The long barrel-like fyke net, which is commonly used to catch eels, had been placed illegally in a small tributary of the River Hayle, near St Ives, Cornwall.

The net was set without authorisation and no guards, which are legally required to prevent animals like otters getting caught up.

It is thought the dog, which drowned before its owners could reach it, was attracted by dead rabbit bait.

Fyke nets are commonly used to catch eels but can only be used if they are licensed by the Environment Agency.

Byelaws also require that the entrance to the fyke net must have an otter guard fitted, to ensure the animals do not suffer a similar fate to the one the dog endured.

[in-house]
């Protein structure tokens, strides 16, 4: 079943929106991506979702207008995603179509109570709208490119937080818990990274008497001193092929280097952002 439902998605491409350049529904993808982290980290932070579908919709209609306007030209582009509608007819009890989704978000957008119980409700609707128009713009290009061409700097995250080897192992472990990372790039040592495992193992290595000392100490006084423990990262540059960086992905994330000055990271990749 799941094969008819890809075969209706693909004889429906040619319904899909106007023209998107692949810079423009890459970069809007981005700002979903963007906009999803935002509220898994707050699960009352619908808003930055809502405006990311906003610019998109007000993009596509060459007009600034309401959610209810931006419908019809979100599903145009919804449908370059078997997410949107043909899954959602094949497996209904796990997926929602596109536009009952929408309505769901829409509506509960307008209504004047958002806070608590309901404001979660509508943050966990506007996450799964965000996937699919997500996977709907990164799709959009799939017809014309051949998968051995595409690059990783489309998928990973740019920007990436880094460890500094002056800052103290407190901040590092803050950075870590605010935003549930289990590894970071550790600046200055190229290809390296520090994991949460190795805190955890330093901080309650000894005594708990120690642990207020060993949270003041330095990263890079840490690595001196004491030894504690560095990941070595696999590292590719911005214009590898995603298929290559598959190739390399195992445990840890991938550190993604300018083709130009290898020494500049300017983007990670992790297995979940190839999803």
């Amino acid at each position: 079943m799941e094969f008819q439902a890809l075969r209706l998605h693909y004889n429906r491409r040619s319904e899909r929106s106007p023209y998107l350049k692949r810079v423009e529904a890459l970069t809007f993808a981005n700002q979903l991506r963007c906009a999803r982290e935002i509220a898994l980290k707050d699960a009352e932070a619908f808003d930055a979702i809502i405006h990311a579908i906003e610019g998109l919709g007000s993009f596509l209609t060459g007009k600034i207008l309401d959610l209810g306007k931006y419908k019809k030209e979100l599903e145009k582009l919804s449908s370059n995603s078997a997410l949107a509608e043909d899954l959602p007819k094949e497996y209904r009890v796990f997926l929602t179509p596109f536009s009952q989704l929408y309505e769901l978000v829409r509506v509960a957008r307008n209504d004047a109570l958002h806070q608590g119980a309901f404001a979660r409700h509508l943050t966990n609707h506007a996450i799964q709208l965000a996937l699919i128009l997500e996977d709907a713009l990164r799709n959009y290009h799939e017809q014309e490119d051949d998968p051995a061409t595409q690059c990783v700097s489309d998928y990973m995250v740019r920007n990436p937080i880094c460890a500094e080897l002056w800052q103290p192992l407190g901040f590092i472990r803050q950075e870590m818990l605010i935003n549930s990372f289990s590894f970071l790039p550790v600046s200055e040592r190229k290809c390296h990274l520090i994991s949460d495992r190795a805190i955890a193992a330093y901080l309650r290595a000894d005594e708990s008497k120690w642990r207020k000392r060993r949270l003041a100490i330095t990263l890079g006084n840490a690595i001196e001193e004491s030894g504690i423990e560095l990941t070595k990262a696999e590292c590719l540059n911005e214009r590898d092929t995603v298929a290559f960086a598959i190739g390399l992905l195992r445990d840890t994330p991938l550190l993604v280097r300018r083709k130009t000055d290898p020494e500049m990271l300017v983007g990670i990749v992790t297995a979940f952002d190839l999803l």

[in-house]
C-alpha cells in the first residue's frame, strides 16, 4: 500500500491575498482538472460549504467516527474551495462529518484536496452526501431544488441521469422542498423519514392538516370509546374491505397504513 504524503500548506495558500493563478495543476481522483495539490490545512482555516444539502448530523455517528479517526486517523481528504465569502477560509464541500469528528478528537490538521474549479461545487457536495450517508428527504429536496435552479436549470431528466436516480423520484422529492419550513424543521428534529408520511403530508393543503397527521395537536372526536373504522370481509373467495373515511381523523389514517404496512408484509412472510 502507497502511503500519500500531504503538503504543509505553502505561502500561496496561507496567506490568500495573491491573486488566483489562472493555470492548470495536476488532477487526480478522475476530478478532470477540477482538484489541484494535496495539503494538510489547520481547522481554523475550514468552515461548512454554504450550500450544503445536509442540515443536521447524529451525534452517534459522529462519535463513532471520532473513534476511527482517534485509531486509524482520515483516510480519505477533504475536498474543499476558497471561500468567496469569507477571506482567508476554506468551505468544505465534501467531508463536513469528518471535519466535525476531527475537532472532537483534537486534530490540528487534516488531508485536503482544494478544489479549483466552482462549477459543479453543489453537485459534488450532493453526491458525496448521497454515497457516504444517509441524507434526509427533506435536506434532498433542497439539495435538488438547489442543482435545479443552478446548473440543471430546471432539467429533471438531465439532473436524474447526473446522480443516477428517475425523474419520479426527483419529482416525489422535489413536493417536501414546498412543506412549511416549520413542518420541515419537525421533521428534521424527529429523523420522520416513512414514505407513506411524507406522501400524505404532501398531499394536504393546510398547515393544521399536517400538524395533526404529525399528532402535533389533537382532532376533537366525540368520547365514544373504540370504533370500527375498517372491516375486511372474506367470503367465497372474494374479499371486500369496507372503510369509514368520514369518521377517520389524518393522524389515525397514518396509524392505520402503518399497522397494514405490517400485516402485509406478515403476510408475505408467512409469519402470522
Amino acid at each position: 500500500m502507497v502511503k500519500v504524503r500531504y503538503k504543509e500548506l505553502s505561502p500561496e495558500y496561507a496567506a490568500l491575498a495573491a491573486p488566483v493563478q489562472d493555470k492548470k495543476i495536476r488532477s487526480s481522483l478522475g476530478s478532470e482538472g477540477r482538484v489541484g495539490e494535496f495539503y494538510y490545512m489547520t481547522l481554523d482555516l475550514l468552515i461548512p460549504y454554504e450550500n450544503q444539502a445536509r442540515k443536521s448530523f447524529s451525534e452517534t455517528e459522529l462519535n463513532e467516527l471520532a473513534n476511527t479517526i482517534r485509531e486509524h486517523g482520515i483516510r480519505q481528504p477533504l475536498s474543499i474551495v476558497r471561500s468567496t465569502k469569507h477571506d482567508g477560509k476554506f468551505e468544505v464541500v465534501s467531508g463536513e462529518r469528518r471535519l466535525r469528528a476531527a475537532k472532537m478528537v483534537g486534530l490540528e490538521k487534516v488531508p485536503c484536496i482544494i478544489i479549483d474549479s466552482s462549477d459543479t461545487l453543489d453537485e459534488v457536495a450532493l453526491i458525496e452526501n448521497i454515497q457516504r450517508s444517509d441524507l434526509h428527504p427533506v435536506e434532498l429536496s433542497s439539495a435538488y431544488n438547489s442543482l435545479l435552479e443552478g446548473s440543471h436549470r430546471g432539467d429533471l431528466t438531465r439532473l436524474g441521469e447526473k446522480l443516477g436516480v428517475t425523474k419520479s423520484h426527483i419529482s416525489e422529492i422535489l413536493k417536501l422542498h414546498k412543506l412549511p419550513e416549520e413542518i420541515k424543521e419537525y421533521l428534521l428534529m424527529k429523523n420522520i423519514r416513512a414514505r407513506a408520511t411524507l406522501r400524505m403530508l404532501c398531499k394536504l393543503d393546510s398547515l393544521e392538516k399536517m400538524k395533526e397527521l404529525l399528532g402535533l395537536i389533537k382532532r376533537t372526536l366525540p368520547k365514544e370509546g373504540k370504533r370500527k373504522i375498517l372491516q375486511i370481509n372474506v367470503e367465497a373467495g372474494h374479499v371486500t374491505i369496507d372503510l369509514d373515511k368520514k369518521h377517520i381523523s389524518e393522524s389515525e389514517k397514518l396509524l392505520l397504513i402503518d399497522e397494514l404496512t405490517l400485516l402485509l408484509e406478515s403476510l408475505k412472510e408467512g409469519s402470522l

The Environment Agency claims that if the otter guard had been in place, the dog may not have swum in and got trapped.

“This was a very unfortunate incident caused by an individual who did not think of the possible repercussions of their actions,” said Holly Hocking, of the Environment Agency.

“We are keen to highlight that all types of illegal netting are taken very seriously and anyone looking to set a net should seek advice from their local Environment Agency office before doing so.”

Eel numbers have plummeted in England over recent years and they are now classified as endangered; however, licenses for nets may still be granted by the Environment Agency.

Sam Plester

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